This article was originally published on Subrosa Blonde Blog and is reproduced here with permissions.
The BBC have been heavily advertising their new shiny two-episode Birdsong programme based on the book by Sebastian Faulkes. The adverts showed a few scenes and looked interesting but I wasn’t convinced. I’d hoped that Spielberg might have picked it up or Saul Zaentz the producer of films like The English Patient, One Flew over the Cuckoos Nest, The unbearable lightness of being etc.
Zaentz could produce a film, heavy on the romantic side and treated with respect and care. Spielberg could bring realism to it as he previously did with “Saving Private Ryan”. If that film was about anything at all it was about the true horror of war rather than the censored versions we’ve been spoon-fed.
I just wasn’t sure I should watch it. What if it was a poor reflection of the book? What if the story was diluted? What if, what if, what if? It’s one of my top ten favourite books and I have the greatest of respect for the men who fought and were slaughtered in action during the First World War.
I decided to watch it. I thought I could stop if it wasn’t to my liking. However, I was pleasantly surprised, it wasn’t bad. Not as “real’ and the romantic part wasn’t overdone, so far so good.
Having the Great War brought back to the fore as it were, has reminded me of two things; the poetry created by the likes of Wilfred Owen, Siegfried Sassoon and Rupert Brook to name but three. I really must go and visit the War Poets Collection at the Craiglockhart Campus of Napier University. Owen and Sassoon were there during the war when it was a hospital.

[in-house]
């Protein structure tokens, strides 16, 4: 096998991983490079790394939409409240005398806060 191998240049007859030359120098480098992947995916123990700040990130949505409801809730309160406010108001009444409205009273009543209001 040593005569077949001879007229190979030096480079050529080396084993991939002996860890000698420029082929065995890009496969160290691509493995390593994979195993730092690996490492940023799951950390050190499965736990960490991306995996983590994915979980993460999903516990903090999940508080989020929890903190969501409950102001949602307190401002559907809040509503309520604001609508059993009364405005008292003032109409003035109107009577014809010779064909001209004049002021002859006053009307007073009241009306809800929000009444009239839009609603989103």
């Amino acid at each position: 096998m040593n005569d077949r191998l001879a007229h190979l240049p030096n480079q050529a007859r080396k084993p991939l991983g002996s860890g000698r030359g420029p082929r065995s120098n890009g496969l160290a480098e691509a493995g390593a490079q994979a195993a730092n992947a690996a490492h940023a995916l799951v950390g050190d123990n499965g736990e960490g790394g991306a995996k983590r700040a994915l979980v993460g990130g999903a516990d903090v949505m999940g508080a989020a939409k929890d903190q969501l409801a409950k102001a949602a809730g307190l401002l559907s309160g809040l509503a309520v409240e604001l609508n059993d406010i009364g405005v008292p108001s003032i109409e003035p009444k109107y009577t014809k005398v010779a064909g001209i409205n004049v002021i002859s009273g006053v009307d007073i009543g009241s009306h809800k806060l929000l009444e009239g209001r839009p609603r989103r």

The other thing it has reminded me off is that for all the cost in human terms that “the war to end all wars” was supposed to be we just haven’t learned the lesson. Here we are almost a hundred years down the road and there has rarely been a gap between conflicts. The recent Iraq and Afghanistan actions reinforced the incompetence of the MOD and the failings in the services procurement system. Soldiers’ lives have been lost as a consequence. Vehicles were inadequate in the protection they were supposed to provide, costing young men their lives. Body armour being shared rather than being available to all, again cost lives. The Americans do things slightly differently. They aim to send their forces out with the weapons and kit significantly better than the enemy. They’ve just started rolling out a gun which fires a grenade accurately over long distances and can then be detonated at a point chosen by the person firing it. They can now hit targets hiding behind walls barricades etc. A game changer apparently although war is only a game if it’s played on a PlayStation or X-box.
Unfortunately our sabre-rattling politicians are lining up the next conflict. Iran. Like we need another conflict.
Men and women sign up to join the forces. When they join up and take the Queens shilling they can expect to see action but they should also be protected and only put in danger if it is the last resort. Even then they should have the best kit, if they don’t have the best kit or even appropriate kit for the job they should not be put in danger.
Most incriminating of all of our various governments over the years however, is that if our forces are injured they should get the best treatment possible and if their injury means they need care and support for the rest of their lives the state should pay, ending the reliance on charity which is an insulting way to treat our service men and women. The state should also provide a reasonable level of financial support to the partner and children left behind if a life is lost and this should continue as long as it is needed.
War, conflict or whatever name people wish to call it is disgusting and inhumane, the way our forces and their dependents are treated should never be disgusting and inhumane; when planning the Scottish Defence Force Alex could do well to bear that in mind.
I don’t think the Scottish people want our forces involved in any conflicts, perhaps Alex should seek a mandate from the Scottish people, it’s far too important a decision for him or his government to take on their own?